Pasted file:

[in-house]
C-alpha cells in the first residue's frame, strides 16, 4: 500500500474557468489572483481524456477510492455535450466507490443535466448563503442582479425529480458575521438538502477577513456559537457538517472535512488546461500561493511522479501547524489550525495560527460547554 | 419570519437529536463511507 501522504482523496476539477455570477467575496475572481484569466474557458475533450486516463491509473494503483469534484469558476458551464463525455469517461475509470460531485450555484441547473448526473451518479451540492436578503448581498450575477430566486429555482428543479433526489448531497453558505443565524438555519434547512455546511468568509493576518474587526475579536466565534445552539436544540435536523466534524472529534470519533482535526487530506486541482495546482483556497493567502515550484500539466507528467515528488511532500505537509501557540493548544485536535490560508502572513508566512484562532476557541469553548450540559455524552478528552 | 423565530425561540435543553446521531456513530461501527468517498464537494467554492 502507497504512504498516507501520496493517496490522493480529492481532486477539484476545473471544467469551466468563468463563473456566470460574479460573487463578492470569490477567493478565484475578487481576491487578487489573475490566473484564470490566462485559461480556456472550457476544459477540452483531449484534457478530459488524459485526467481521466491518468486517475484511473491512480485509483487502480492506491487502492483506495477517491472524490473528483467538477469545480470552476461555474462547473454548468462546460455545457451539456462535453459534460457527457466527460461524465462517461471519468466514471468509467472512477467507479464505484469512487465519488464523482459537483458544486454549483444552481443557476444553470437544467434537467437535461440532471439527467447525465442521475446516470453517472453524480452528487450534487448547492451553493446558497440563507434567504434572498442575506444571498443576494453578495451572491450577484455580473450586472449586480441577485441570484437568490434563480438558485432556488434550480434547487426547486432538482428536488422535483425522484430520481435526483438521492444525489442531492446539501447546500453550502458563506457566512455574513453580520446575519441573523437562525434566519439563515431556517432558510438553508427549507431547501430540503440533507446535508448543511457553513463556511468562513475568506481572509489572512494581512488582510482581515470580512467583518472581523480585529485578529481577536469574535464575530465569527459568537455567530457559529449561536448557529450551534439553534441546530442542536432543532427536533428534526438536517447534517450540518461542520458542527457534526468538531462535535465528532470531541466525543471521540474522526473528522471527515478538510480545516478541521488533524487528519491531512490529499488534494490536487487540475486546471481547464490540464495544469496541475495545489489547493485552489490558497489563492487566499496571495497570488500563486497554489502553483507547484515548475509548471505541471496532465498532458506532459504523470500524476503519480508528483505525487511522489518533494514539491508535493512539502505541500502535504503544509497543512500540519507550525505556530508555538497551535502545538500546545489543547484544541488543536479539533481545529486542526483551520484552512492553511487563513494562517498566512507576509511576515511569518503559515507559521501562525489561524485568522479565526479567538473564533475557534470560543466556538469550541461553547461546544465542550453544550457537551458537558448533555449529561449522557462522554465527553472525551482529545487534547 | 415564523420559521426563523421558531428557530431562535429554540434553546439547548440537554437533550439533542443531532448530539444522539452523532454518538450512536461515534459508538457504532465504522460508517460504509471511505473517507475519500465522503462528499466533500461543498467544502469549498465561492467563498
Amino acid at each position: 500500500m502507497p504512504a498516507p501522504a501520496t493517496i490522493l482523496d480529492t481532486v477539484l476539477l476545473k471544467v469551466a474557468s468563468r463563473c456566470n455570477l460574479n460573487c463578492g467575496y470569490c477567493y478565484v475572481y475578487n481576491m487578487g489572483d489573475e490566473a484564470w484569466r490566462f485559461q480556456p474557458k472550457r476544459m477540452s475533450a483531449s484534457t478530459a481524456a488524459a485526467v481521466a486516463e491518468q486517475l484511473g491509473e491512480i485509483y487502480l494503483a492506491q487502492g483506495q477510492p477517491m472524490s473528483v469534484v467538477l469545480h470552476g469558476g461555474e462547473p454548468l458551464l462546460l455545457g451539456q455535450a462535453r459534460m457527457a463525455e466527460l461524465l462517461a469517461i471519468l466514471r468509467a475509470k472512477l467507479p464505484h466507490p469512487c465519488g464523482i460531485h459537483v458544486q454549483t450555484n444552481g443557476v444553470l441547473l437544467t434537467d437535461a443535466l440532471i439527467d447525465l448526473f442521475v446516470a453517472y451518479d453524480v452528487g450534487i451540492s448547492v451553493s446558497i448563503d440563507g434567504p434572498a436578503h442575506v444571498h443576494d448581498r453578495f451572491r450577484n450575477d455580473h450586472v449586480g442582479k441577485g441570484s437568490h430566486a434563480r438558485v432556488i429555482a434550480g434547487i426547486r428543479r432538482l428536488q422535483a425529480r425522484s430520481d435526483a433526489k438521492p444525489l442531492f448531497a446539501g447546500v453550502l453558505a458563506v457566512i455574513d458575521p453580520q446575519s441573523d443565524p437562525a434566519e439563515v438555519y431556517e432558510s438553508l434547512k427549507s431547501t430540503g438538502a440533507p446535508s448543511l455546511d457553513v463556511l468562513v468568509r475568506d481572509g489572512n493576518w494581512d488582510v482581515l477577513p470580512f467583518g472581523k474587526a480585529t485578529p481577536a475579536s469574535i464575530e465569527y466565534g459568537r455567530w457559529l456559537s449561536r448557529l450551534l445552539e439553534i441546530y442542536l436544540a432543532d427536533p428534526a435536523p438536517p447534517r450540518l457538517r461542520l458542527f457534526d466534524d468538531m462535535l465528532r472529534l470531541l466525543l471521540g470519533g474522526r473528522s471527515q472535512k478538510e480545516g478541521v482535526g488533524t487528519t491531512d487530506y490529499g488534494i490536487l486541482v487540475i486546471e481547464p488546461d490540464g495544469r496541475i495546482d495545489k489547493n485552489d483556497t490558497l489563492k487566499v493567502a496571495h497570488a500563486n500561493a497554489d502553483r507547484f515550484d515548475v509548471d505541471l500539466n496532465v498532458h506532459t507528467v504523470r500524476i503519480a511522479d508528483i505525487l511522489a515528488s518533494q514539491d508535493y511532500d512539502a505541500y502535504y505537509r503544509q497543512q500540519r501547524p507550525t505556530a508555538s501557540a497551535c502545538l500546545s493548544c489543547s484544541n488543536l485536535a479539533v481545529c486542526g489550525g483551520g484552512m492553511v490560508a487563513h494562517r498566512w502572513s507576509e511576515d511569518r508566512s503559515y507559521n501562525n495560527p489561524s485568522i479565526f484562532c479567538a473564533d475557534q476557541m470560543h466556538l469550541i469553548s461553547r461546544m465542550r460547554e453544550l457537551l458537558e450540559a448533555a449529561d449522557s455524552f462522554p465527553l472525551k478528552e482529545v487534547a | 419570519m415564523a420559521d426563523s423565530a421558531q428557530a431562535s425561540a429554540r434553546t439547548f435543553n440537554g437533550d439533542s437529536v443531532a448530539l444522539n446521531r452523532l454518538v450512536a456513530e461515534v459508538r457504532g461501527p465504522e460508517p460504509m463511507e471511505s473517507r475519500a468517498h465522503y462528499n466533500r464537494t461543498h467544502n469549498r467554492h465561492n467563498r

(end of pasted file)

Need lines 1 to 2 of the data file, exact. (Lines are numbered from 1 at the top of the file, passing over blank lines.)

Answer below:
[in-house]
C-alpha cells in the first residue's frame, strides 16, 4: 500500500474557468489572483481524456477510492455535450466507490443535466448563503442582479425529480458575521438538502477577513456559537457538517472535512488546461500561493511522479501547524489550525495560527460547554 | 419570519437529536463511507 501522504482523496476539477455570477467575496475572481484569466474557458475533450486516463491509473494503483469534484469558476458551464463525455469517461475509470460531485450555484441547473448526473451518479451540492436578503448581498450575477430566486429555482428543479433526489448531497453558505443565524438555519434547512455546511468568509493576518474587526475579536466565534445552539436544540435536523466534524472529534470519533482535526487530506486541482495546482483556497493567502515550484500539466507528467515528488511532500505537509501557540493548544485536535490560508502572513508566512484562532476557541469553548450540559455524552478528552 | 423565530425561540435543553446521531456513530461501527468517498464537494467554492 502507497504512504498516507501520496493517496490522493480529492481532486477539484476545473471544467469551466468563468463563473456566470460574479460573487463578492470569490477567493478565484475578487481576491487578487489573475490566473484564470490566462485559461480556456472550457476544459477540452483531449484534457478530459488524459485526467481521466491518468486517475484511473491512480485509483487502480492506491487502492483506495477517491472524490473528483467538477469545480470552476461555474462547473454548468462546460455545457451539456462535453459534460457527457466527460461524465462517461471519468466514471468509467472512477467507479464505484469512487465519488464523482459537483458544486454549483444552481443557476444553470437544467434537467437535461440532471439527467447525465442521475446516470453517472453524480452528487450534487448547492451553493446558497440563507434567504434572498442575506444571498443576494453578495451572491450577484455580473450586472449586480441577485441570484437568490434563480438558485432556488434550480434547487426547486432538482428536488422535483425522484430520481435526483438521492444525489442531492446539501447546500453550502458563506457566512455574513453580520446575519441573523437562525434566519439563515431556517432558510438553508427549507431547501430540503440533507446535508448543511457553513463556511468562513475568506481572509489572512494581512488582510482581515470580512467583518472581523480585529485578529481577536469574535464575530465569527459568537455567530457559529449561536448557529450551534439553534441546530442542536432543532427536533428534526438536517447534517450540518461542520458542527457534526468538531462535535465528532470531541466525543471521540474522526473528522471527515478538510480545516478541521488533524487528519491531512490529499488534494490536487487540475486546471481547464490540464495544469496541475495545489489547493485552489490558497489563492487566499496571495497570488500563486497554489502553483507547484515548475509548471505541471496532465498532458506532459504523470500524476503519480508528483505525487511522489518533494514539491508535493512539502505541500502535504503544509497543512500540519507550525505556530508555538497551535502545538500546545489543547484544541488543536479539533481545529486542526483551520484552512492553511487563513494562517498566512507576509511576515511569518503559515507559521501562525489561524485568522479565526479567538473564533475557534470560543466556538469550541461553547461546544465542550453544550457537551458537558448533555449529561449522557462522554465527553472525551482529545487534547 | 415564523420559521426563523421558531428557530431562535429554540434553546439547548440537554437533550439533542443531532448530539444522539452523532454518538450512536461515534459508538457504532465504522460508517460504509471511505473517507475519500465522503462528499466533500461543498467544502469549498465561492467563498